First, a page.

In fact, it demonstrated that any sustained lowering of blood glucose helps – even if the person has a history of poor control. HbA1c (glycosylated haemoglobin) reflects average blood glucose levels over a two- or three-month period. In this study, researchers found that even a 2 per cent decrease of blood glucose levels was associated with dramatic results: a 75 per cent reduction in risk of developing eye disease, a 50 per cent reduction in the risk of kidney disease, and a 60 per cent reduction in nerve disease.

Stress levels:

There are many methods and strategies we utilise in our clinic to assist our clients with reduction of stress levels, including relaxation techniques, counselling, discussion of issues and facilitating solutions, and the use of appropriate and effective herbs and supplements. Strategies and approach would greatly depend on the person’s needs and cause of stress for any individual.

There are a number nutrients and herbs that can be of assistance in treating high glucose levels.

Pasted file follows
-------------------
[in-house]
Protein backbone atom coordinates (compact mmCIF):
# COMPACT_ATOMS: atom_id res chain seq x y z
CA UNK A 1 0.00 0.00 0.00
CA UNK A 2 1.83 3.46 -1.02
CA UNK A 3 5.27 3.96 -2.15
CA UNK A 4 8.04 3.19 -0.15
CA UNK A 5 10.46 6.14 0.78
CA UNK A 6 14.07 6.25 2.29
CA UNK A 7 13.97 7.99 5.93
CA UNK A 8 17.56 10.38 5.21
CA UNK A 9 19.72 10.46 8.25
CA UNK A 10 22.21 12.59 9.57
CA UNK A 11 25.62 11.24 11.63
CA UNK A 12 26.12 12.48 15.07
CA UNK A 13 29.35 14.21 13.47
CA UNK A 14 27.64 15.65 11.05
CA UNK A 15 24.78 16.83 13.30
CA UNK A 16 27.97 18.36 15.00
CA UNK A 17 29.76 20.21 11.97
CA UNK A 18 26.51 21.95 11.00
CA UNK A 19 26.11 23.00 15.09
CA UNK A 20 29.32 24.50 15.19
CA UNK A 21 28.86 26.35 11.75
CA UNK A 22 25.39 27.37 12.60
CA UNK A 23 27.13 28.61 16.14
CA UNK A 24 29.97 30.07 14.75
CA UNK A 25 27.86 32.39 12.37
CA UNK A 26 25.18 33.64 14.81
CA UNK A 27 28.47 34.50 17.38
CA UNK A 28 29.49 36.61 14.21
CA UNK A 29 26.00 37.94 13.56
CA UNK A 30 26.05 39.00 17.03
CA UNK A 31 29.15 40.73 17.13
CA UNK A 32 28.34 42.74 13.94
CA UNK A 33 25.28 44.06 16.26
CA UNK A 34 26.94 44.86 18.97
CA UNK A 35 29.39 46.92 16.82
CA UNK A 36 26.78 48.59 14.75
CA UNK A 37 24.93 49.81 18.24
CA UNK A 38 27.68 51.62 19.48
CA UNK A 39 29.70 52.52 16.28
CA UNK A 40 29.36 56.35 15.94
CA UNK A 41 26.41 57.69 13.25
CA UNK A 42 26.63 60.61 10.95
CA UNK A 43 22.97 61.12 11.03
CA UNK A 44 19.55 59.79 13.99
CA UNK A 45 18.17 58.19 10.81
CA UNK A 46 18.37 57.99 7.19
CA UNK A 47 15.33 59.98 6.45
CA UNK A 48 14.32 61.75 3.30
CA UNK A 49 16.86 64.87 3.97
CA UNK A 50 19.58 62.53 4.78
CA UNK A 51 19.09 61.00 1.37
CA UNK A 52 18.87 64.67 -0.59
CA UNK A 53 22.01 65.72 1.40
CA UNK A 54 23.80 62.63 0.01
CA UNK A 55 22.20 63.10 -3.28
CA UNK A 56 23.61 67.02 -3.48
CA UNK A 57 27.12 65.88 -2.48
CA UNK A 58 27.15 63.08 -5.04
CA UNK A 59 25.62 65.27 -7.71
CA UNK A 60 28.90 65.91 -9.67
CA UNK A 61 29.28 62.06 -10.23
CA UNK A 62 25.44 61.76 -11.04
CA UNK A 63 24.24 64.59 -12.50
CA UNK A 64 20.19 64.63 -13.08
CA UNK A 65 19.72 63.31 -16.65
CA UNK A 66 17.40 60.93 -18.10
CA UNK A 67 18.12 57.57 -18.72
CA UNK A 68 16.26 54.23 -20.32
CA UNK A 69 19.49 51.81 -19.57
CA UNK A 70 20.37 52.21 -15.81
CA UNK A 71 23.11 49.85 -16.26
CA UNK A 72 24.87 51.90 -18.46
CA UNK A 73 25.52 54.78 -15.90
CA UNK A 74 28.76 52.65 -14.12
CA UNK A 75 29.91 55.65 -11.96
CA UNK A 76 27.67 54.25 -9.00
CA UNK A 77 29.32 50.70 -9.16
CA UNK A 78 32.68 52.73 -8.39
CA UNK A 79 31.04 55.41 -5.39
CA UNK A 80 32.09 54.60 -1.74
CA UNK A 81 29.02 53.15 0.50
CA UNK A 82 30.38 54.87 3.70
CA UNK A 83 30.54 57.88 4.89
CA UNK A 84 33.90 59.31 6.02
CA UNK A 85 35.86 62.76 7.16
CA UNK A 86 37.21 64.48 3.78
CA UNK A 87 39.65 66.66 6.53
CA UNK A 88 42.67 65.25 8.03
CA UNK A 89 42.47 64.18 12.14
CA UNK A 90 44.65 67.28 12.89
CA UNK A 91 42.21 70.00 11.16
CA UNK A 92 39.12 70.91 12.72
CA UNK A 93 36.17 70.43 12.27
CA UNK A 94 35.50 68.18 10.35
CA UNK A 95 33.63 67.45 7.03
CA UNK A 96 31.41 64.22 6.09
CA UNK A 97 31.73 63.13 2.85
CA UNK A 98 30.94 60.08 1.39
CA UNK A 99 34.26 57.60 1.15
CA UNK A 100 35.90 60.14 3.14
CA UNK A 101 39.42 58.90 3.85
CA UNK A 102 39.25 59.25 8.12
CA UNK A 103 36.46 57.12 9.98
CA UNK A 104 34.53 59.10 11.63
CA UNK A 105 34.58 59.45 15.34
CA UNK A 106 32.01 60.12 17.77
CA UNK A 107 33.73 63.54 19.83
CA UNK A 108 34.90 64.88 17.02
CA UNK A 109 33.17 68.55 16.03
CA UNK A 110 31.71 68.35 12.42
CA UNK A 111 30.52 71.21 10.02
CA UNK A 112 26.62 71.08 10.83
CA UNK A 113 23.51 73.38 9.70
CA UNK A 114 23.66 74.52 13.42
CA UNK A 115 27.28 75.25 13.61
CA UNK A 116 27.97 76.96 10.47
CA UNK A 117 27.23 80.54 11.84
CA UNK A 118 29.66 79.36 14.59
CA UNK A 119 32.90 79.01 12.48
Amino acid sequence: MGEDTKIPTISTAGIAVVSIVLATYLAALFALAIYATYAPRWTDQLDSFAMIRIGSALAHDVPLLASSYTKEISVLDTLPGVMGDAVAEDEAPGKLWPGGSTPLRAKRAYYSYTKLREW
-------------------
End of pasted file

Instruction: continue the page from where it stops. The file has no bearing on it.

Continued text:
Several nutrients and herbs have been identified as helping maintain healthy blood glucose levels. Examples are Cinnamon, Goats Rue  and Gymnema among others as far as herbals are concerned, and vitamins and minerals such as Biotin, Zinc, Chromium (Picolinate), Magnesium and Alpha Lipoic Acid have also shown promising results in many studies. It is beyond the scope of this short article to go into greater details about the various natural remedies, suffice to say that treatment is specialised and the advice of a professional must be sought for satisfactory results. Any treatment would again consider in conjunction with natural remedies, the importance of dietary factors, exercise and stress levels.

Let’s look at some examples of how these can assist.

Thiamine can be taken as an example of a vitamin supplement that may assist. Thiamine plays a vital role in carbohydrate metabolism within all cells of the human body. There have been suggestions for many years that diabetic patients have impaired absorption of thiamine and may display low levels of thiamine deficiency. Plus, surges of glucose can destroy thiamine, leaving the cells with a functional deficiency, meaning they still work but not as well as they could if they had the thiamine they need. If your thiamine level is deficient, it throws the whole system off. Without adequate thiamine, your cells are literally soaking in a toxic glucose bath. This gives glucose ample opportunity to move in and cause all sorts of problems, from fatigue to neuropathy.